Inflammation can be reduced by consuming anti-inflammatory foods. Unfortunately, the majority of foods consumed today are pro-inflammation in nature, which promotes inflammation in the body. Inflammation of the body is linked to various health aliments. The proceeding information will help you understand what anti-inflammatory foods are and what negative immune system mechanisms the foods help to prevent.
Not all foods contribute to inflammation in the human body. As the name suggests, anti-inflammatory foods help to reduce the effects of the body’s inflammatory response. Anti-inflammatory agents in these foods tend to contain omega-3 fatty acids, vitamin A, vitamin C and vitamin E. Omega-3 fatty acids, which are key to fighting inflammation, can be found in fish and flax seed food sources.
Unlike anti-inflammation foods, pro-inflammation foods contain high amounts of polyunsaturated vegetable oils, such as sunflower and peanut, and increase the amount of gamma linoleic acid (GLA), which is an omega-6 fatty acid. At increased and disproportionate levels, GLA can lead to increased susceptibility to inflammation in certain chronic conditions.
Consuming anti-inflammatory foods regularly will help to balance the levels of omega-6 and omega-3 fatty acids. Anti-inflammatory foods are not only beneficial for the reduction of inflammation but the improvement of cholesterol, digestion and weight management. Below is a list of some anti-inflammatory foods:
- Fish: Mackerel, Salmon, Cod, Halibut and Herring
- Vegetables: Squash, Spinach, Broccoli and Brussel Sprouts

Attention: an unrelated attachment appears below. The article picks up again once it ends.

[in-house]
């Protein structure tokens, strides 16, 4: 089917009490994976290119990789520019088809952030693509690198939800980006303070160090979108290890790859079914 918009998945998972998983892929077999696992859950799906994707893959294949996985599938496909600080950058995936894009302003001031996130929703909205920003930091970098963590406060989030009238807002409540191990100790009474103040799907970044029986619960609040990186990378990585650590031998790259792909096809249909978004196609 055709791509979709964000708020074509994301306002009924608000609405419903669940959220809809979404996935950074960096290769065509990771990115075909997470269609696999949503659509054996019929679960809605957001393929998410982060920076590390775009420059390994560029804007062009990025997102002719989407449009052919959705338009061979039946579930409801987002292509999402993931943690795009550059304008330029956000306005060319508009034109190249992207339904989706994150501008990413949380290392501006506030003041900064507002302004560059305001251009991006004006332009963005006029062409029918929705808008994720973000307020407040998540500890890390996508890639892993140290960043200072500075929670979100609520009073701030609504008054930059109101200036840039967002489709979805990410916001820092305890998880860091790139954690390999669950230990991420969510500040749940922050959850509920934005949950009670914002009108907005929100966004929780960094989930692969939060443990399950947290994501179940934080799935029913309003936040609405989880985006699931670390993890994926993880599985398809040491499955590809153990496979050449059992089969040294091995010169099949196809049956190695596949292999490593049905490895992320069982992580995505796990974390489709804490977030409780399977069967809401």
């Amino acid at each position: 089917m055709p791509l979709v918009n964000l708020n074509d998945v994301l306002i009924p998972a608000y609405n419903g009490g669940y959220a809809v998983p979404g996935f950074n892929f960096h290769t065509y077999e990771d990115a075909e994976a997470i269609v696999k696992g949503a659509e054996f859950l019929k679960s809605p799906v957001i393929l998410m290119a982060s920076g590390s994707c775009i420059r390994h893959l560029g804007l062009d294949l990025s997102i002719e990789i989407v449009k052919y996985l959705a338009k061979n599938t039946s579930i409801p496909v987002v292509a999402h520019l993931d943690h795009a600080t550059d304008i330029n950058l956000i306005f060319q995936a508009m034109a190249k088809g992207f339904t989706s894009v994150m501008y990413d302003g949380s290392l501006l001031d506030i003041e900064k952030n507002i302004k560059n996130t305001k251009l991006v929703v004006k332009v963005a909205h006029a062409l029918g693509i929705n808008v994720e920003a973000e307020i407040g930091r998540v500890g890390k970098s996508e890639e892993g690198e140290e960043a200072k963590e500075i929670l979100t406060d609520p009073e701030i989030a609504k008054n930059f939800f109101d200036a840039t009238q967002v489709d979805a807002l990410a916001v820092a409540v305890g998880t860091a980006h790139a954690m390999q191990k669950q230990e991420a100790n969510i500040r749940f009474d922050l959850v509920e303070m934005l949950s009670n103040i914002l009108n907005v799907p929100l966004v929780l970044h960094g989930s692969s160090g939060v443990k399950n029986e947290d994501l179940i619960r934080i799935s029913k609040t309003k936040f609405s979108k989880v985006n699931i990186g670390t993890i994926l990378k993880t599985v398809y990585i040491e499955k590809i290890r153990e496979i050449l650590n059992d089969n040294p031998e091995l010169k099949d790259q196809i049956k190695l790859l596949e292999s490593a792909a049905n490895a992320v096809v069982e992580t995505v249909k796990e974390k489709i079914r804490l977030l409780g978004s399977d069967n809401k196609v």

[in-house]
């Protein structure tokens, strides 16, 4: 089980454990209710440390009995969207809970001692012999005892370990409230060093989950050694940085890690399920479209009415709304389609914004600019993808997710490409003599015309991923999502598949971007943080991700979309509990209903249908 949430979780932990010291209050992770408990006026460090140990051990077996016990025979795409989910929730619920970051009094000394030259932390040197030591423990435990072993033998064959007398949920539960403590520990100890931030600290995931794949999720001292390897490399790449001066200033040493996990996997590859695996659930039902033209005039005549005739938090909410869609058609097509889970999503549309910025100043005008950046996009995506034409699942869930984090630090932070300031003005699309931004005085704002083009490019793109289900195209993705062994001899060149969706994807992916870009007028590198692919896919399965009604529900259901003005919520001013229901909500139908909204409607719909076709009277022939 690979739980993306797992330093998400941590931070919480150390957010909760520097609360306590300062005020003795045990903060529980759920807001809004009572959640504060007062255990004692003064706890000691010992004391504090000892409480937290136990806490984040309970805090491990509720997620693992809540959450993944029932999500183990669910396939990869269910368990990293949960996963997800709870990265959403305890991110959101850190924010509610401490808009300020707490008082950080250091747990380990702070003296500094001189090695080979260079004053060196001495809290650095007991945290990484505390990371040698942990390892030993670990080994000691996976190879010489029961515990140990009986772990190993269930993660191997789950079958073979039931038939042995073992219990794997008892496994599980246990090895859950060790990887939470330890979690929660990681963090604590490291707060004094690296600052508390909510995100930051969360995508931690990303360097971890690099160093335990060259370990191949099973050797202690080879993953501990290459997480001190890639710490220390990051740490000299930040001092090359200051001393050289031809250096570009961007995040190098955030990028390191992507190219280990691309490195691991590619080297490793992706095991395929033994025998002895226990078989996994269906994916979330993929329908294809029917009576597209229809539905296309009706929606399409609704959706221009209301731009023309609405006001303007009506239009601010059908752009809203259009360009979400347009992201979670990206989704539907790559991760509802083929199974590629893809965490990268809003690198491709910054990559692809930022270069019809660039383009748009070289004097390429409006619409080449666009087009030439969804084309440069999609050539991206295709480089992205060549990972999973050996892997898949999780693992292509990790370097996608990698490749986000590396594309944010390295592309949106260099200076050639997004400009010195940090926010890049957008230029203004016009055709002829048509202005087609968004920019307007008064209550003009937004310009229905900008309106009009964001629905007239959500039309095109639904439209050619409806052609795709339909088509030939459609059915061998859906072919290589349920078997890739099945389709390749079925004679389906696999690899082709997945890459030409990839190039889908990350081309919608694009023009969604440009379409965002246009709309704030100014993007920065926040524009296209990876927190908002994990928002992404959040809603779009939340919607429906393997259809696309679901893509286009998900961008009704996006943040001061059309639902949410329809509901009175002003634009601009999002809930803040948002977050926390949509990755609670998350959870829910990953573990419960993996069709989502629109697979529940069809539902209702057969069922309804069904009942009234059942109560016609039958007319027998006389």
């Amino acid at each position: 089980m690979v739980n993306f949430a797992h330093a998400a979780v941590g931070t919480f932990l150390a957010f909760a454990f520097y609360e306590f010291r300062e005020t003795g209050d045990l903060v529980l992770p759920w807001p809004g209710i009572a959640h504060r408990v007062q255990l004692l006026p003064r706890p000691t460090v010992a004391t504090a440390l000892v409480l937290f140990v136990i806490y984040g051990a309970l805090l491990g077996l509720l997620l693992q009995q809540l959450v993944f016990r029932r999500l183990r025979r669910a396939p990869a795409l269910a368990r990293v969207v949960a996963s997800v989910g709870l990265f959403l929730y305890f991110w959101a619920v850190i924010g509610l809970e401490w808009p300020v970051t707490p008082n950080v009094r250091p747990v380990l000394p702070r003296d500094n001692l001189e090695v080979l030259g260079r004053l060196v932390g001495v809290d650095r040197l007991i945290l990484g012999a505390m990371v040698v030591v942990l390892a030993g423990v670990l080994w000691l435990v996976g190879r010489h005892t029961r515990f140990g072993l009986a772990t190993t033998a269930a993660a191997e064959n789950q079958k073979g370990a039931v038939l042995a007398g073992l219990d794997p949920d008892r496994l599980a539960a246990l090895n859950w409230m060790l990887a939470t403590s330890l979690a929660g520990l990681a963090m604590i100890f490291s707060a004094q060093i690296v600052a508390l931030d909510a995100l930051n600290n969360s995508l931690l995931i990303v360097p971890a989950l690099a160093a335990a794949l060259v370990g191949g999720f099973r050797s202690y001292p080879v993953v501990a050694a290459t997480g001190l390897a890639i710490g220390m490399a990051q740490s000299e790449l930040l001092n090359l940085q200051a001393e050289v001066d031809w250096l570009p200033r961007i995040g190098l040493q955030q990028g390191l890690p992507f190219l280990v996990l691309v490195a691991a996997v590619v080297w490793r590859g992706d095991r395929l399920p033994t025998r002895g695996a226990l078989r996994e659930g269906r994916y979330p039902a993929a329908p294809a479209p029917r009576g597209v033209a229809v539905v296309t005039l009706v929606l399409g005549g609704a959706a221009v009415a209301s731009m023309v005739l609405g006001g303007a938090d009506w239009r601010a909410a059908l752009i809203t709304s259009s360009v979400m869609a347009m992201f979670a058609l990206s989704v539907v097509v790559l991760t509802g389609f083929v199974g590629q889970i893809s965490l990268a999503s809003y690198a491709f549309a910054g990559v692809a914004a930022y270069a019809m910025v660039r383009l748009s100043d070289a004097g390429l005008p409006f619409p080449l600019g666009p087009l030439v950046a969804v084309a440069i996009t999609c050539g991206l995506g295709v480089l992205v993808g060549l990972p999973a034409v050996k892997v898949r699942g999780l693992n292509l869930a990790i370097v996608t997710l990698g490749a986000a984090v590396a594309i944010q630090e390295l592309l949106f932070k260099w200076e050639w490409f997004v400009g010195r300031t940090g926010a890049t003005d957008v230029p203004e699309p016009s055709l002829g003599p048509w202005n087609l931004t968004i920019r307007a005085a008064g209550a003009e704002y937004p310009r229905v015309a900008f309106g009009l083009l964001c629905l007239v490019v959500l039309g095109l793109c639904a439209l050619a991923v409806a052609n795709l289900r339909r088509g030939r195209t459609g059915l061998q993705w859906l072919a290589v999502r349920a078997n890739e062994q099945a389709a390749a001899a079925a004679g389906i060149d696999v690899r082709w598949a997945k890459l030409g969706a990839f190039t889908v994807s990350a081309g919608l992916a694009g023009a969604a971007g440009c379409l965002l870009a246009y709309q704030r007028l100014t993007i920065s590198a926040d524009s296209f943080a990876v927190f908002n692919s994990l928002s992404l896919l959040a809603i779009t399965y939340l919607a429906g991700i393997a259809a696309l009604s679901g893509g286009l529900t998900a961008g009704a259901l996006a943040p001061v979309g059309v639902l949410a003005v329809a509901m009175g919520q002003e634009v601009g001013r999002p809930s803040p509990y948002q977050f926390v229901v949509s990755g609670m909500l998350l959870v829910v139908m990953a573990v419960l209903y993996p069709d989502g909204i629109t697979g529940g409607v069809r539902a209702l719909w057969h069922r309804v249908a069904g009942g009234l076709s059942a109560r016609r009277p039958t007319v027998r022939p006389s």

- Fruit: Papaya, Blueberries, Oranges and Apples
- Nuts, Grains and Seeds: Almonds, Walnuts, Brown Rice, Oatmeal and Flax Seed
- Oils: Virgin Olive Oil and Avocado Oil
To better understand what role anti-inflammatory foods play in reducing inflammation in the body, the inflammatory response must first be understood. Inflammation in the body occurs when tissue is injured. The most common causes of injury to tissues are bacteria, heat, toxins and trauma. Depending on the type of injury, the injured cells produce specific reactionary substances, such as histamine and prostaglandins (PG-E2). In order to protect and isolate other cells from damage, the reactionary substances activate a process that makes the affected tissues retain fluid, which causes swelling or inflammation.
Inflammation comes in two forms: acute and chronic. Acute inflammation is a short lived response to tissue injury. Constant or chronic inflammation causes tissue and cell damage. Chronic inflammation is prolonged, lasting weeks to years. Chronic inflammation can lead to cardiovascular and auto-immune conditions such as Lupus and rheumatoid arthritis.
Anti-Inflammatory Food Agents
Foods with high glycemic content create unfavorable conditions in the body. The higher the glycemic content of foods, the greater the immune system reaction will be. To counter the effect of increased blood sugar from high glycemic foods, more insulin is released. Some studies seem to indicate a relationship between increased amounts of insulin and prostaglandin (PG-E2) production, which is a pro-inflammatory agent.
Increased amounts of insulin can also contribute to a rise of pro-inflammatory arachidonic acids (AA) in the blood. Anti-inflammatory foods contain agents that counter the synthesis of pro-inflammatory prostaglandin (PG-E2) production. Anti-inflammatory foods also contain agents that neutralize the excessive pro-inflammatory arachidonic acids (AA) in the blood, which reduces overall inflammation.